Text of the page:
I was in Montpellier, VT this week for R2R Task Force meeting, and one refrain that I kept hearing from the big corporate lobbyists was that the Right to Repair bill is “too broad.” They know legislators like to make everyone happy through negotiation, and tend towards incremental rather than broad steps. They hope to be exempted by over-complicating the obvious—it's all the same stuff on the inside.
As repair techs, we know that fixing a broken wire or replacing a fried processor is the same no matter shape of the box it came in. We often don’t need to know anything about the software to make repairs. We fix the broken bits and hand the equipment back to the owner in working condition.
Where the opposition sees differences between the same parts inside of different products, we see commonality. Shape, size and even age aren’t important. If we have documentation, tools, parts, and permission, we can fix anything.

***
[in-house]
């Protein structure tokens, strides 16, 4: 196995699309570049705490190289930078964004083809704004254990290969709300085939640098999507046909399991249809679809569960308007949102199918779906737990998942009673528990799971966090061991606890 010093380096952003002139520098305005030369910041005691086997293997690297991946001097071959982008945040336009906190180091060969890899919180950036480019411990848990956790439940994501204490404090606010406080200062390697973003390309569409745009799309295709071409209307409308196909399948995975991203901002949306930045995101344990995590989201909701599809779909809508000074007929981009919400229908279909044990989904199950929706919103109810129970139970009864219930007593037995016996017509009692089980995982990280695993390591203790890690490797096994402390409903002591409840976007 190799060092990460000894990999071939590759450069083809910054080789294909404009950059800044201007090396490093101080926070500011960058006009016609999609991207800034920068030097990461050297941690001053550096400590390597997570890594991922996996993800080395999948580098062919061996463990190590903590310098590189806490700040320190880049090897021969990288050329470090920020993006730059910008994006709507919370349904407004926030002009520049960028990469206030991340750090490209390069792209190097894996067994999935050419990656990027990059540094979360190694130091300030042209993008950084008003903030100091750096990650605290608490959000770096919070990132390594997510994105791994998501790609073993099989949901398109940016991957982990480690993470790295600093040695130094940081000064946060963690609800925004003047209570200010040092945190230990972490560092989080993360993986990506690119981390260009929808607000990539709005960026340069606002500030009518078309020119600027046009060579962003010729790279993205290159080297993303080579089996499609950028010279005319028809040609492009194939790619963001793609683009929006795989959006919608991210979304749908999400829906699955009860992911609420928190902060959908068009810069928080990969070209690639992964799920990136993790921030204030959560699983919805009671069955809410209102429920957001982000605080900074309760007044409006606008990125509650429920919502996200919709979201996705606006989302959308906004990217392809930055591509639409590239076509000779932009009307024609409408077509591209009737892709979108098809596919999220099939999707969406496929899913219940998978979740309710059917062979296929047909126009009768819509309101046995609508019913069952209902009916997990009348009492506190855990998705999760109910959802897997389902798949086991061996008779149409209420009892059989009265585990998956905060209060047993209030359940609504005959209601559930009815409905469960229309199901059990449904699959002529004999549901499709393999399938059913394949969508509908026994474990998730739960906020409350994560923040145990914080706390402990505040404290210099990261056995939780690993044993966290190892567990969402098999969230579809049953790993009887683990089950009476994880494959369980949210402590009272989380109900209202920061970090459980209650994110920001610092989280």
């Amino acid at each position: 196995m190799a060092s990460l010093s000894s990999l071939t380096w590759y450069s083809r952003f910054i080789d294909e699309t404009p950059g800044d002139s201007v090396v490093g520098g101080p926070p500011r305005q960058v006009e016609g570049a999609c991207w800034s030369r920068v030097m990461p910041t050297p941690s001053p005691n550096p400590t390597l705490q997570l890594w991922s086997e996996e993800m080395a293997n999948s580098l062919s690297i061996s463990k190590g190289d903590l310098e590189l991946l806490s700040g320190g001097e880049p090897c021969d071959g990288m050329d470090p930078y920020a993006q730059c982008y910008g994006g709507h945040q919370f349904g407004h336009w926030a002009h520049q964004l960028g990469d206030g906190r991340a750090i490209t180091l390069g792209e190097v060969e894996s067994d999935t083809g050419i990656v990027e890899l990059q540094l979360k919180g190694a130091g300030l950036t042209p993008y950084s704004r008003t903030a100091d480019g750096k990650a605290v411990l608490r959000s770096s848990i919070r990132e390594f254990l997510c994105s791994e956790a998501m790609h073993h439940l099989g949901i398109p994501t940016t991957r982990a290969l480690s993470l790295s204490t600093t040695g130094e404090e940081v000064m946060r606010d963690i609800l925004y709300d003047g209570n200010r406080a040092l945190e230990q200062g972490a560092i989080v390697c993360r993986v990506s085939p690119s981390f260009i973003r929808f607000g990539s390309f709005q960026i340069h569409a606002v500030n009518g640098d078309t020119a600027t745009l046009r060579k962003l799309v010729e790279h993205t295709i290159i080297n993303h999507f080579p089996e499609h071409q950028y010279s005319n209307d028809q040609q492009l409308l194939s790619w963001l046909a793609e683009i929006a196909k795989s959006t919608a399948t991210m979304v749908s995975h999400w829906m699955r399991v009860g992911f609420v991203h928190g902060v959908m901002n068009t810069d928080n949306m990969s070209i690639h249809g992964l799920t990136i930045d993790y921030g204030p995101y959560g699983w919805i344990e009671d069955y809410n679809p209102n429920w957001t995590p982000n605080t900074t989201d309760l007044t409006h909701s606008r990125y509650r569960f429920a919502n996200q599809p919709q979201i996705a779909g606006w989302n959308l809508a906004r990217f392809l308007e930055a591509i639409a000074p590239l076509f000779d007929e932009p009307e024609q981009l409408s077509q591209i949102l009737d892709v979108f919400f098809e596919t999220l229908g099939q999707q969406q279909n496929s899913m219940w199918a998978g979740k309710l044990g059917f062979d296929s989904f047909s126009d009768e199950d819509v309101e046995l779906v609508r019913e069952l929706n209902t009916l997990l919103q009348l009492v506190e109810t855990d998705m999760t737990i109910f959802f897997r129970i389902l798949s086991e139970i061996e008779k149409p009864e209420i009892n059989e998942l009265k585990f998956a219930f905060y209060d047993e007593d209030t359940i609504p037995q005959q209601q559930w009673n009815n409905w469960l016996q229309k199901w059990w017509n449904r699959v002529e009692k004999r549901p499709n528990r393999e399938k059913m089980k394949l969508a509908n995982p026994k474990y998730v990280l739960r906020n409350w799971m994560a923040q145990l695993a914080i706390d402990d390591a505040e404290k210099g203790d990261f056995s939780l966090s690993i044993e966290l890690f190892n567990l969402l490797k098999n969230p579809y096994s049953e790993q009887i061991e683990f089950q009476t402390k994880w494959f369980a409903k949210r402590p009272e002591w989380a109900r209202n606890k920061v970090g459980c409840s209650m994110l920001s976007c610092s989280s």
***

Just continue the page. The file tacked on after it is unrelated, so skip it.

Our modern problem is lack of permission. We’re now in a situation where manufacturers have asserted for themselves the rights that owners’ have traditionally had. They insist on being the one to grant permission to repair. That’s the crux of the problem. That’s why we need to restore our right to repair.
We need legislation making sure that equipment owners retain their rights, even when manufacturers try to stop them. Simple.